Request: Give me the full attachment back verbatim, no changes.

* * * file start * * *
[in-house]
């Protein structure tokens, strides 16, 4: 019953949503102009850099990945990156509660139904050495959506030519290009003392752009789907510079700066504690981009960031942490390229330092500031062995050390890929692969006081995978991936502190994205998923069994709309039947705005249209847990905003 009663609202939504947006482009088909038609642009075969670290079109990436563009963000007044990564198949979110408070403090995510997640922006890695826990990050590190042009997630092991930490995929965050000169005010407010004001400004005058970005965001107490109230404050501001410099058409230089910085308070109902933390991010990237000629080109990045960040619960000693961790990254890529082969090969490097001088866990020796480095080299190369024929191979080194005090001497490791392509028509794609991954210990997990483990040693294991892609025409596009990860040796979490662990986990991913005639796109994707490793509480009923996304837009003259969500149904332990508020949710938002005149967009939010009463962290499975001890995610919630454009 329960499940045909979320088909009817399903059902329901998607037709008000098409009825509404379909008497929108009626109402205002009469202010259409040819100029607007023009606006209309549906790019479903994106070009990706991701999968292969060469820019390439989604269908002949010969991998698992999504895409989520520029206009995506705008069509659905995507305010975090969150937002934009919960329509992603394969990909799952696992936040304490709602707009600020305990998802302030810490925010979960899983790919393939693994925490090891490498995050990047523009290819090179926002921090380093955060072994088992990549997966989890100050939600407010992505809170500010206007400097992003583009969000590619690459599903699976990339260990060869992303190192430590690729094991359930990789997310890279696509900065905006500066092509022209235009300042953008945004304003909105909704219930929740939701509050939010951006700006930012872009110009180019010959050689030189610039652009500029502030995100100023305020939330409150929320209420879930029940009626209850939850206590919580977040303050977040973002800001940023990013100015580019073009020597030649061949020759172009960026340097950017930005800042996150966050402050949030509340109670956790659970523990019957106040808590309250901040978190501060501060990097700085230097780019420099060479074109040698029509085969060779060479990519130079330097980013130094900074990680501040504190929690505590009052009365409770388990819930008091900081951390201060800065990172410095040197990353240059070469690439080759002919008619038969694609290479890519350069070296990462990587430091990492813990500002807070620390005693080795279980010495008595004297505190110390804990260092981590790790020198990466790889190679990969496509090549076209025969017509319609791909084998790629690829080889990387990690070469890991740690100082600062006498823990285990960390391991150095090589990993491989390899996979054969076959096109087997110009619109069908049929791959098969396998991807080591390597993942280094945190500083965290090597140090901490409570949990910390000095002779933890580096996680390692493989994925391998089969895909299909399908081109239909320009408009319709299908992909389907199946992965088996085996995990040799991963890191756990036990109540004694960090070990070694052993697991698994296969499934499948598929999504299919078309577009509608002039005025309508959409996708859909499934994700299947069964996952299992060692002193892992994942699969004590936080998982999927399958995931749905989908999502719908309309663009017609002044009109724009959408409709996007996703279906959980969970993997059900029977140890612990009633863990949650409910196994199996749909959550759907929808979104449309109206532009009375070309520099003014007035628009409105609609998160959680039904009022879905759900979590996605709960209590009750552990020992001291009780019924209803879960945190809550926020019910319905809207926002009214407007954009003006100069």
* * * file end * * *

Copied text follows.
[in-house]
């Protein structure tokens, strides 16, 4: 019953949503102009850099990945990156509660139904050495959506030519290009003392752009789907510079700066504690981009960031942490390229330092500031062995050390890929692969006081995978991936502190994205998923069994709309039947705005249209847990905003 009663609202939504947006482009088909038609642009075969670290079109990436563009963000007044990564198949979110408070403090995510997640922006890695826990990050590190042009997630092991930490995929965050000169005010407010004001400004005058970005965001107490109230404050501001410099058409230089910085308070109902933390991010990237000629080109990045960040619960000693961790990254890529082969090969490097001088866990020796480095080299190369024929191979080194005090001497490791392509028509794609991954210990997990483990040693294991892609025409596009990860040796979490662990986990991913005639796109994707490793509480009923996304837009003259969500149904332990508020949710938002005149967009939010009463962290499975001890995610919630454009 329960499940045909979320088909009817399903059902329901998607037709008000098409009825509404379909008497929108009626109402205002009469202010259409040819100029607007023009606006209309549906790019479903994106070009990706991701999968292969060469820019390439989604269908002949010969991998698992999504895409989520520029206009995506705008069509659905995507305010975090969150937002934009919960329509992603394969990909799952696992936040304490709602707009600020305990998802302030810490925010979960899983790919393939693994925490090891490498995050990047523009290819090179926002921090380093955060072994088992990549997966989890100050939600407010992505809170500010206007400097992003583009969000590619690459599903699976990339260990060869992303190192430590690729094991359930990789997310890279696509900065905006500066092509022209235009300042953008945004304003909105909704219930929740939701509050939010951006700006930012872009110009180019010959050689030189610039652009500029502030995100100023305020939330409150929320209420879930029940009626209850939850206590919580977040303050977040973002800001940023990013100015580019073009020597030649061949020759172009960026340097950017930005800042996150966050402050949030509340109670956790659970523990019957106040808590309250901040978190501060501060990097700085230097780019420099060479074109040698029509085969060779060479990519130079330097980013130094900074990680501040504190929690505590009052009365409770388990819930008091900081951390201060800065990172410095040197990353240059070469690439080759002919008619038969694609290479890519350069070296990462990587430091990492813990500002807070620390005693080795279980010495008595004297505190110390804990260092981590790790020198990466790889190679990969496509090549076209025969017509319609791909084998790629690829080889990387990690070469890991740690100082600062006498823990285990960390391991150095090589990993491989390899996979054969076959096109087997110009619109069908049929791959098969396998991807080591390597993942280094945190500083965290090597140090901490409570949990910390000095002779933890580096996680390692493989994925391998089969895909299909399908081109239909320009408009319709299908992909389907199946992965088996085996995990040799991963890191756990036990109540004694960090070990070694052993697991698994296969499934499948598929999504299919078309577009509608002039005025309508959409996708859909499934994700299947069964996952299992060692002193892992994942699969004590936080998982999927399958995931749905989908999502719908309309663009017609002044009109724009959408409709996007996703279906959980969970993997059900029977140890612990009633863990949650409910196994199996749909959550759907929808979104449309109206532009009375070309520099003014007035628009409105609609998160959680039904009022879905759900979590996605709960209590009750552990020992001291009780019924209803879960945190809550926020019910319905809207926002009214407007954009003006100069």